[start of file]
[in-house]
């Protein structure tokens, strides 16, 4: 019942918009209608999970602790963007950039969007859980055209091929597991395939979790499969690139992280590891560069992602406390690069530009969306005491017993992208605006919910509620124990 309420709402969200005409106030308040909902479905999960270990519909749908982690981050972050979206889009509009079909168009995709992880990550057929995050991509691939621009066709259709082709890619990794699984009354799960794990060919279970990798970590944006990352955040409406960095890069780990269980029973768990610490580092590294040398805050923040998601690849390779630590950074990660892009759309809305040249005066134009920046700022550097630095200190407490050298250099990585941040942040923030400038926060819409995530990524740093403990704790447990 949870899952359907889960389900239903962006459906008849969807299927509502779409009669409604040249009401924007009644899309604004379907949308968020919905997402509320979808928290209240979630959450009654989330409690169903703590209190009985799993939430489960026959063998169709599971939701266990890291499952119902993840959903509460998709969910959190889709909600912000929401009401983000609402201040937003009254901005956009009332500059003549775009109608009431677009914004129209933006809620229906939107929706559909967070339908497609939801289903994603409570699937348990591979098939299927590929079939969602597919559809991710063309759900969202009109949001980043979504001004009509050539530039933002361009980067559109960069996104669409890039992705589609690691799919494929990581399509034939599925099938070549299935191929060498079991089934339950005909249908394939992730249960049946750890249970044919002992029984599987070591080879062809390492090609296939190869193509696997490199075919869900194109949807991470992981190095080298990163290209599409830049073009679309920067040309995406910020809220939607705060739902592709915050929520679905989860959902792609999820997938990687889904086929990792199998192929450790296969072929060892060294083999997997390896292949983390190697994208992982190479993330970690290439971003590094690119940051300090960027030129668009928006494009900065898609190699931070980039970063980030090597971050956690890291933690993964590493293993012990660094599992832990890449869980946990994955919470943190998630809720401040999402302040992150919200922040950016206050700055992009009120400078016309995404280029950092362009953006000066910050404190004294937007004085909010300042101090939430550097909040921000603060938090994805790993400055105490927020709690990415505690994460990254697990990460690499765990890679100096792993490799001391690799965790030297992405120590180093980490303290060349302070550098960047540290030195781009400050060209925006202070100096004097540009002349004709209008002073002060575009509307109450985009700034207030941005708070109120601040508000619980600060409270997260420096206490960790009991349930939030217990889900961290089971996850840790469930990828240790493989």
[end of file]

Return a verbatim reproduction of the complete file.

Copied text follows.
[in-house]
């Protein structure tokens, strides 16, 4: 019942918009209608999970602790963007950039969007859980055209091929597991395939979790499969690139992280590891560069992602406390690069530009969306005491017993992208605006919910509620124990 309420709402969200005409106030308040909902479905999960270990519909749908982690981050972050979206889009509009079909168009995709992880990550057929995050991509691939621009066709259709082709890619990794699984009354799960794990060919279970990798970590944006990352955040409406960095890069780990269980029973768990610490580092590294040398805050923040998601690849390779630590950074990660892009759309809305040249005066134009920046700022550097630095200190407490050298250099990585941040942040923030400038926060819409995530990524740093403990704790447990 949870899952359907889960389900239903962006459906008849969807299927509502779409009669409604040249009401924007009644899309604004379907949308968020919905997402509320979808928290209240979630959450009654989330409690169903703590209190009985799993939430489960026959063998169709599971939701266990890291499952119902993840959903509460998709969910959190889709909600912000929401009401983000609402201040937003009254901005956009009332500059003549775009109608009431677009914004129209933006809620229906939107929706559909967070339908497609939801289903994603409570699937348990591979098939299927590929079939969602597919559809991710063309759900969202009109949001980043979504001004009509050539530039933002361009980067559109960069996104669409890039992705589609690691799919494929990581399509034939599925099938070549299935191929060498079991089934339950005909249908394939992730249960049946750890249970044919002992029984599987070591080879062809390492090609296939190869193509696997490199075919869900194109949807991470992981190095080298990163290209599409830049073009679309920067040309995406910020809220939607705060739902592709915050929520679905989860959902792609999820997938990687889904086929990792199998192929450790296969072929060892060294083999997997390896292949983390190697994208992982190479993330970690290439971003590094690119940051300090960027030129668009928006494009900065898609190699931070980039970063980030090597971050956690890291933690993964590493293993012990660094599992832990890449869980946990994955919470943190998630809720401040999402302040992150919200922040950016206050700055992009009120400078016309995404280029950092362009953006000066910050404190004294937007004085909010300042101090939430550097909040921000603060938090994805790993400055105490927020709690990415505690994460990254697990990460690499765990890679100096792993490799001391690799965790030297992405120590180093980490303290060349302070550098960047540290030195781009400050060209925006202070100096004097540009002349004709209008002073002060575009509307109450985009700034207030941005708070109120601040508000619980600060409270997260420096206490960790009991349930939030217990889900961290089971996850840790469930990828240790493989």